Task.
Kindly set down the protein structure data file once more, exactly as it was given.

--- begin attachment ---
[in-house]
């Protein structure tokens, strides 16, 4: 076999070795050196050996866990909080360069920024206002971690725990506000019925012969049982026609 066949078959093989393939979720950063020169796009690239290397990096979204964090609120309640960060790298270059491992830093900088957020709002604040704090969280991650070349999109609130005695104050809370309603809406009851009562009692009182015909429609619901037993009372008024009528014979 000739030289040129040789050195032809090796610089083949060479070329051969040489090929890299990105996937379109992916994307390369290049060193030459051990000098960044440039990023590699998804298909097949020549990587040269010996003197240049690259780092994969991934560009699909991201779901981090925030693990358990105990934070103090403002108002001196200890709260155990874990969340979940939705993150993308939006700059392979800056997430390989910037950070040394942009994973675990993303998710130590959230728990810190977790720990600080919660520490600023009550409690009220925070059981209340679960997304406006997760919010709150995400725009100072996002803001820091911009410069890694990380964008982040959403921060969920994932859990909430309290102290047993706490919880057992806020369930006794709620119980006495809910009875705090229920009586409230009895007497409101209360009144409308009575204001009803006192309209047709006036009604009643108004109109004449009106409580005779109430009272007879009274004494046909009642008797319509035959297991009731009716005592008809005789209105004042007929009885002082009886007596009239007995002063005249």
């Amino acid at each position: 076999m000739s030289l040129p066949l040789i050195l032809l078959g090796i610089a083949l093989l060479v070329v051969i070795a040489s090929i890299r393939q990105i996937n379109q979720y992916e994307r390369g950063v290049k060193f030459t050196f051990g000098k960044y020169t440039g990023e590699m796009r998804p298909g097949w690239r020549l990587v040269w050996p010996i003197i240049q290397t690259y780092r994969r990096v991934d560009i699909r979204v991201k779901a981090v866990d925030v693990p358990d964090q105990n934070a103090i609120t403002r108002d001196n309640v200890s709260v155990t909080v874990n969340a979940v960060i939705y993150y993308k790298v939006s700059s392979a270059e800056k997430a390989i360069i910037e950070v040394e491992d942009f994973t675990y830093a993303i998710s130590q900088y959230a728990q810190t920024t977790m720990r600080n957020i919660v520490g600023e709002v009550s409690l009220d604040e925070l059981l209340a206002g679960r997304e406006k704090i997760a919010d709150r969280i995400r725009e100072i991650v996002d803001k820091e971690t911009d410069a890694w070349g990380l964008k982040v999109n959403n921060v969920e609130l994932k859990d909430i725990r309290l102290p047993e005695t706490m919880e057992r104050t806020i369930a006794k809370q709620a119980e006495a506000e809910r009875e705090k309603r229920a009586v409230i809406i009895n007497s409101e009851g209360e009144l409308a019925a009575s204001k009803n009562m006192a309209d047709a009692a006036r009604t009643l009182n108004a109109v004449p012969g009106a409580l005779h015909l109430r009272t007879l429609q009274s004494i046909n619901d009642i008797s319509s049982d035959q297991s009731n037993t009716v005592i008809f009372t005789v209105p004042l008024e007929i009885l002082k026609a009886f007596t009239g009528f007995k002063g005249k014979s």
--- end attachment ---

[in-house]
């Protein structure tokens, strides 16, 4: 076999070795050196050996866990909080360069920024206002971690725990506000019925012969049982026609 066949078959093989393939979720950063020169796009690239290397990096979204964090609120309640960060790298270059491992830093900088957020709002604040704090969280991650070349999109609130005695104050809370309603809406009851009562009692009182015909429609619901037993009372008024009528014979 000739030289040129040789050195032809090796610089083949060479070329051969040489090929890299990105996937379109992916994307390369290049060193030459051990000098960044440039990023590699998804298909097949020549990587040269010996003197240049690259780092994969991934560009699909991201779901981090925030693990358990105990934070103090403002108002001196200890709260155990874990969340979940939705993150993308939006700059392979800056997430390989910037950070040394942009994973675990993303998710130590959230728990810190977790720990600080919660520490600023009550409690009220925070059981209340679960997304406006997760919010709150995400725009100072996002803001820091911009410069890694990380964008982040959403921060969920994932859990909430309290102290047993706490919880057992806020369930006794709620119980006495809910009875705090229920009586409230009895007497409101209360009144409308009575204001009803006192309209047709006036009604009643108004109109004449009106409580005779109430009272007879009274004494046909009642008797319509035959297991009731009716005592008809005789209105004042007929009885002082009886007596009239007995002063005249």
């Amino acid at each position: 076999m000739s030289l040129p066949l040789i050195l032809l078959g090796i610089a083949l093989l060479v070329v051969i070795a040489s090929i890299r393939q990105i996937n379109q979720y992916e994307r390369g950063v290049k060193f030459t050196f051990g000098k960044y020169t440039g990023e590699m796009r998804p298909g097949w690239r020549l990587v040269w050996p010996i003197i240049q290397t690259y780092r994969r990096v991934d560009i699909r979204v991201k779901a981090v866990d925030v693990p358990d964090q105990n934070a103090i609120t403002r108002d001196n309640v200890s709260v155990t909080v874990n969340a979940v960060i939705y993150y993308k790298v939006s700059s392979a270059e800056k997430a390989i360069i910037e950070v040394e491992d942009f994973t675990y830093a993303i998710s130590q900088y959230a728990q810190t920024t977790m720990r600080n957020i919660v520490g600023e709002v009550s409690l009220d604040e925070l059981l209340a206002g679960r997304e406006k704090i997760a919010d709150r969280i995400r725009e100072i991650v996002d803001k820091e971690t911009d410069a890694w070349g990380l964008k982040v999109n959403n921060v969920e609130l994932k859990d909430i725990r309290l102290p047993e005695t706490m919880e057992r104050t806020i369930a006794k809370q709620a119980e006495a506000e809910r009875e705090k309603r229920a009586v409230i809406i009895n007497s409101e009851g209360e009144l409308a019925a009575s204001k009803n009562m006192a309209d047709a009692a006036r009604t009643l009182n108004a109109v004449p012969g009106a409580l005779h015909l109430r009272t007879l429609q009274s004494i046909n619901d009642i008797s319509s049982d035959q297991s009731n037993t009716v005592i008809f009372t005789v209105p004042l008024e007929i009885l002082k026609a009886f007596t009239g009528f007995k002063g005249k014979s």